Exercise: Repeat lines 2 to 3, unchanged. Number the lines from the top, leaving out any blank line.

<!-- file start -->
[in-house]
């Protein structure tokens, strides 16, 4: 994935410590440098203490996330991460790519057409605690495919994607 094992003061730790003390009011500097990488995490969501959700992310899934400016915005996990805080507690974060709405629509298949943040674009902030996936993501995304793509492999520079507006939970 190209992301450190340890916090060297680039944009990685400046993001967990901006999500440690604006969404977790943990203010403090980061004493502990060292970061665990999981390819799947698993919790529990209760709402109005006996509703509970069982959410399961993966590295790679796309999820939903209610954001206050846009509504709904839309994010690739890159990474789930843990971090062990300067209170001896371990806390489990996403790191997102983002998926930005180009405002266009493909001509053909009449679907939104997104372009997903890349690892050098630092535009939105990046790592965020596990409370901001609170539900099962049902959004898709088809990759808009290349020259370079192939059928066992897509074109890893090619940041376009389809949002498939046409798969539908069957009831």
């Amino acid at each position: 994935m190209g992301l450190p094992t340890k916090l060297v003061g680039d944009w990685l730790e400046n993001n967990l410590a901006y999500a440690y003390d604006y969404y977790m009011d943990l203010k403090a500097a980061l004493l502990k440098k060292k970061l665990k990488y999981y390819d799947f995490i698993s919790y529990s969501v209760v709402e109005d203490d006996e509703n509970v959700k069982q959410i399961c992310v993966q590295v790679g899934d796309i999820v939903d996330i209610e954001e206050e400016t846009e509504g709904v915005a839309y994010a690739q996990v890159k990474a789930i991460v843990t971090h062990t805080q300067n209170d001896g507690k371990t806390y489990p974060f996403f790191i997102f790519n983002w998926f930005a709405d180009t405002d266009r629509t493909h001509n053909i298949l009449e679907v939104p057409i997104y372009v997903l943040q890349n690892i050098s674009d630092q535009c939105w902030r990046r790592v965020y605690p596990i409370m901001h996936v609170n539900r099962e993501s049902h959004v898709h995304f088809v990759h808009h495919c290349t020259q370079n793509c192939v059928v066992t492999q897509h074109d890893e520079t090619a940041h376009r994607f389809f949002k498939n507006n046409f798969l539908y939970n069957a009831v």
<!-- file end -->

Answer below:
């Protein structure tokens, strides 16, 4: 994935410590440098203490996330991460790519057409605690495919994607 094992003061730790003390009011500097990488995490969501959700992310899934400016915005996990805080507690974060709405629509298949943040674009902030996936993501995304793509492999520079507006939970 190209992301450190340890916090060297680039944009990685400046993001967990901006999500440690604006969404977790943990203010403090980061004493502990060292970061665990999981390819799947698993919790529990209760709402109005006996509703509970069982959410399961993966590295790679796309999820939903209610954001206050846009509504709904839309994010690739890159990474789930843990971090062990300067209170001896371990806390489990996403790191997102983002998926930005180009405002266009493909001509053909009449679907939104997104372009997903890349690892050098630092535009939105990046790592965020596990409370901001609170539900099962049902959004898709088809990759808009290349020259370079192939059928066992897509074109890893090619940041376009389809949002498939046409798969539908069957009831």
């Amino acid at each position: 994935m190209g992301l450190p094992t340890k916090l060297v003061g680039d944009w990685l730790e400046n993001n967990l410590a901006y999500a440690y003390d604006y969404y977790m009011d943990l203010k403090a500097a980061l004493l502990k440098k060292k970061l665990k990488y999981y390819d799947f995490i698993s919790y529990s969501v209760v709402e109005d203490d006996e509703n509970v959700k069982q959410i399961c992310v993966q590295v790679g899934d796309i999820v939903d996330i209610e954001e206050e400016t846009e509504g709904v915005a839309y994010a690739q996990v890159k990474a789930i991460v843990t971090h062990t805080q300067n209170d001896g507690k371990t806390y489990p974060f996403f790191i997102f790519n983002w998926f930005a709405d180009t405002d266009r629509t493909h001509n053909i298949l009449e679907v939104p057409i997104y372009v997903l943040q890349n690892i050098s674009d630092q535009c939105w902030r990046r790592v965020y605690p596990i409370m901001h996936v609170n539900r099962e993501s049902h959004v898709h995304f088809v990759h808009h495919c290349t020259q370079n793509c192939v059928v066992t492999q897509h074109d890893e520079t090619a940041h376009r994607f389809f949002k498939n507006n046409f798969l539908y939970n069957a009831v």